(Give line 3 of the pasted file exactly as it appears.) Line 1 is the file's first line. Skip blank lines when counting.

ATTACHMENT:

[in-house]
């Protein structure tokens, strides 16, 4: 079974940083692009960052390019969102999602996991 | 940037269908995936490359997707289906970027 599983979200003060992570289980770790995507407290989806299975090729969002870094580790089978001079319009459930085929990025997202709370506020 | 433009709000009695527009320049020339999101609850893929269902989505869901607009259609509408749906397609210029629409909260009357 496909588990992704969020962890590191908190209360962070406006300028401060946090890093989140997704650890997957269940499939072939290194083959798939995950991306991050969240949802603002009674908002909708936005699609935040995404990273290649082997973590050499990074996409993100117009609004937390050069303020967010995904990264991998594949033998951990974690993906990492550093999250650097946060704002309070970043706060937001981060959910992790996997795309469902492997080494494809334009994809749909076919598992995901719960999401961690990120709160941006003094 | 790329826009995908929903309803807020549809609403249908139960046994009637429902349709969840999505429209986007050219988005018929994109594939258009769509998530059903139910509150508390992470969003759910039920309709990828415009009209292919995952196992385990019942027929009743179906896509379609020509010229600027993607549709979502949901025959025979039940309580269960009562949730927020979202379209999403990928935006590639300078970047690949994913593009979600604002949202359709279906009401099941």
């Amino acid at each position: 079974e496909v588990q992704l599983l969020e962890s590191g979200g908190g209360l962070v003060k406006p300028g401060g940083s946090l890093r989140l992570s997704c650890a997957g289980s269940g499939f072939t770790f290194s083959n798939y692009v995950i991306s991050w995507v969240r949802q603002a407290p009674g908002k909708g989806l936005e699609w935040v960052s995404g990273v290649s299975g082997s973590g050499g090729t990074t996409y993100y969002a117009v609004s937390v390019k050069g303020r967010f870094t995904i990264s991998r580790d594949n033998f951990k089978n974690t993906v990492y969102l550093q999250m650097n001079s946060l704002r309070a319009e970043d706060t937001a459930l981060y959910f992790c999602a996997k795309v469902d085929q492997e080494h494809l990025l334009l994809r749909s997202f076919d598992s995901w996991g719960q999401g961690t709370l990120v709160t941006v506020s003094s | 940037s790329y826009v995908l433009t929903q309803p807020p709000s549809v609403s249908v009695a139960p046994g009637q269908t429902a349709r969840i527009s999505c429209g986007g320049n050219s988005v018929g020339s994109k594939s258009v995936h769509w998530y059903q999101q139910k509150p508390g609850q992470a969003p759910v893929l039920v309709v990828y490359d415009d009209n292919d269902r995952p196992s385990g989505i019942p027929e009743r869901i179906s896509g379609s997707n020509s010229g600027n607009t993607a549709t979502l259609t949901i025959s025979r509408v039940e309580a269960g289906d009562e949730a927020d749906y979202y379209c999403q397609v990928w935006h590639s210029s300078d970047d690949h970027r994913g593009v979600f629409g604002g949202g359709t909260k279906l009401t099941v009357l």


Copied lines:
């Amino acid at each position: 079974e496909v588990q992704l599983l969020e962890s590191g979200g908190g209360l962070v003060k406006p300028g401060g940083s946090l890093r989140l992570s997704c650890a997957g289980s269940g499939f072939t770790f290194s083959n798939y692009v995950i991306s991050w995507v969240r949802q603002a407290p009674g908002k909708g989806l936005e699609w935040v960052s995404g990273v290649s299975g082997s973590g050499g090729t990074t996409y993100y969002a117009v609004s937390v390019k050069g303020r967010f870094t995904i990264s991998r580790d594949n033998f951990k089978n974690t993906v990492y969102l550093q999250m650097n001079s946060l704002r309070a319009e970043d706060t937001a459930l981060y959910f992790c999602a996997k795309v469902d085929q492997e080494h494809l990025l334009l994809r749909s997202f076919d598992s995901w996991g719960q999401g961690t709370l990120v709160t941006v506020s003094s | 940037s790329y826009v995908l433009t929903q309803p807020p709000s549809v609403s249908v009695a139960p046994g009637q269908t429902a349709r969840i527009s999505c429209g986007g320049n050219s988005v018929g020339s994109k594939s258009v995936h769509w998530y059903q999101q139910k509150p508390g609850q992470a969003p759910v893929l039920v309709v990828y490359d415009d009209n292919d269902r995952p196992s385990g989505i019942p027929e009743r869901i179906s896509g379609s997707n020509s010229g600027n607009t993607a549709t979502l259609t949901i025959s025979r509408v039940e309580a269960g289906d009562e949730a927020d749906y979202y379209c999403q397609v990928w935006h590639s210029s300078d970047d690949h970027r994913g593009v979600f629409g604002g949202g359709t909260k279906l009401t099941v009357l």